ChatGPT ‹ Why human writing is worth saving in the age of the literary hub

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A specter haunts the landscape — the specter of generative AI. First came the fear that student cheating would explode, and artists and actors would become unemployed. Then there was the surge: Some creators of the technology warned that AI posed a potential threat to humanity as we know it equated to pandemics and nuclear war.

This cascade of outrage started with the launch of ChatGPT by OpenAI in November 2022. In his vignettes, Bott is renowned for his prowess in churning out prose. On an existential level, does it matter if AI writes for you? For a knee-jerk answer, we must take a serious stab at understanding how writing affects us as people.

Most fundamentally, it changes our mind and brain. Classicist Eric Havelock argued Plato’s Prologue The development of writing and the spread of literacy in ancient Greece, even within a limited circle, enabled Greek philosophical thought to flourish. Writing facilitates reflection, logical thinking, and concrete text creation to stimulate rethinking.

Havelock’s argument for historical mental change has had its critics, but it is undisputed that literacy changes our brains. Thanks to modern neuroscience, we know that the brain is “plastic”, meaning that it is able to reorganize its structure or create new pathways, depending on our physical or mental activity. London cabbies with “the knowledge” of thousands of routes, roads and landmarks had larger posterior hippocampi (the area responsible for physical navigation) than control groups. And people who are literate have different brains than people who are not. Using MRI scans, Stanislaus Dehe taught us that adults who only learned to read and write had an increased density of white and gray matter in the areas of the brain involved in reading.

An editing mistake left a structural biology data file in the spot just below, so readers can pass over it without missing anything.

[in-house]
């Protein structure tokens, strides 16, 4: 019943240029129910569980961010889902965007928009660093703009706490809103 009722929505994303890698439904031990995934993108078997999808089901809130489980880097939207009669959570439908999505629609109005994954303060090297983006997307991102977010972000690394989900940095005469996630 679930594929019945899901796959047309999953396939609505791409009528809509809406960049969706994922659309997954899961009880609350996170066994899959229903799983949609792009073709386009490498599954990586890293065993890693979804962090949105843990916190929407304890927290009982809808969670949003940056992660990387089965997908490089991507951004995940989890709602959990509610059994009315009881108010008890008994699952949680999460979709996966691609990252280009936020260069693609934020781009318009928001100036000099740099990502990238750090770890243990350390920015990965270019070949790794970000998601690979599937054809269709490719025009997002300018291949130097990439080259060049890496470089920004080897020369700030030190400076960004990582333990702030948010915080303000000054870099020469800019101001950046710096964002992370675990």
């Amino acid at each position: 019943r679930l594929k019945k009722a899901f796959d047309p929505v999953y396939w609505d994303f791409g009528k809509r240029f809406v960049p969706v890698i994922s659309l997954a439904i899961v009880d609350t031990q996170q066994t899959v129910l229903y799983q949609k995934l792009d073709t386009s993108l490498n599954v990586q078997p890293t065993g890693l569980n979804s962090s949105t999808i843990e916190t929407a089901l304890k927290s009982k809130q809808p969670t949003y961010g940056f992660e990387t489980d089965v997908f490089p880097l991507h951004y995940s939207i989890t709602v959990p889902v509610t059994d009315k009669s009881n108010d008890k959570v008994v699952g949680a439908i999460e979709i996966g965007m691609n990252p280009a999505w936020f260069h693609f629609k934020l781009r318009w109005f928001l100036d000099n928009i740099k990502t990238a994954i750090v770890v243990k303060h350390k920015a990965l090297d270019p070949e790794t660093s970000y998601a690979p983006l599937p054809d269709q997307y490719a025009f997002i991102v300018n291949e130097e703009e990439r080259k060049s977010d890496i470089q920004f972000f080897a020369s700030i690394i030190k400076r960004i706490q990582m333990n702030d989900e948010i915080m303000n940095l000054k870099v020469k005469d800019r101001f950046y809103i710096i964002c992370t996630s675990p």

If writing helps us think, what happens when we surrender the process to AI?

A literate brain enables us to use writing as a canvas to express our thoughts. “I write because I don’t know what I think until I read what I say.” Her sentiment is not very different in literary history. You’ll find it echoed by Horace Walpole, EM Forster, Arthur Koestler, George Bernard Shaw, William Faulkner and, of course, Joan Didion (“I don’t know what I think until I write it down”).

If writing helps us think, what happens when we surrender the process to AI? We are at risk of becoming cognitively and outright disabled.

Get started with AI as a text editor we write ourselves. Spellcheck and basic grammar and style edits in Microsoft Word are old news. But new tools like Grammarly and Microsoft Editor (both now embedded in OpenAI’s GPT models) are more powerful and dangerous, especially for less confident writers.

Can AI acquisitions be trusted? Some bones of contention are small beers. Words constantly instruct me where to put my commas and be more concise. A sentence-initial “final” must be followed by a comma; Replace “in the near future” with “soon”. A matter of personal choice, you might say. Yet sometimes the advice is wrong. When I wrote

“However we may define ‘good’ writing, it is more than sitting on a checklist.”

Word scolded me for not putting a comma after “however”. Sorry, word. The comma isn’t there, because the adverb “however” is modifying the “interpretation,” not the entire sentence.

The “inclusivity” flag thrown at me by a Microsoft editor when I recently wrote that Rameshbabu Pragnandh (nickname: Prague) was the “new Indian scholar” describing the sixteen-year-old boy who stunned the chess world in early 2022 was even more annoying. Beating five-time world champion Magnus Carlsen. Microsoft’s Style Cop warned that “this language may indicate bias against indigenous populations” and I suggested the options “indigenous” or “Native American”. Yes, there is a local population in Prague’s home country. But they are indigenous to India, and I doubt how Prague will characterize itself.